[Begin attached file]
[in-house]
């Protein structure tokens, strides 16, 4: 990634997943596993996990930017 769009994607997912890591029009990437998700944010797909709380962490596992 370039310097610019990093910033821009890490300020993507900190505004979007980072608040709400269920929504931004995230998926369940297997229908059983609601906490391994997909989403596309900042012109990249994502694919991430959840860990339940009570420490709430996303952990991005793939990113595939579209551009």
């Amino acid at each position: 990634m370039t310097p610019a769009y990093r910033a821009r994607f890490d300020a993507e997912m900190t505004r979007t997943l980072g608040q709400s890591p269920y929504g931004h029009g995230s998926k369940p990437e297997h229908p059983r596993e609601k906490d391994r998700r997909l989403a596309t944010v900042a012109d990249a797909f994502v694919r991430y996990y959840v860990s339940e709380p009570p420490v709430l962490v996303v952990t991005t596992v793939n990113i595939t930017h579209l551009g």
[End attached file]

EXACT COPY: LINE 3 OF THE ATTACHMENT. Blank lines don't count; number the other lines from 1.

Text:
């Amino acid at each position: 990634m370039t310097p610019a769009y990093r910033a821009r994607f890490d300020a993507e997912m900190t505004r979007t997943l980072g608040q709400s890591p269920y929504g931004h029009g995230s998926k369940p990437e297997h229908p059983r596993e609601k906490d391994r998700r997909l989403a596309t944010v900042a012109d990249a797909f994502v694919r991430y996990y959840v860990s339940e709380p009570p420490v709430l962490v996303v952990t991005t596992v793939n990113i595939t930017h579209l551009g």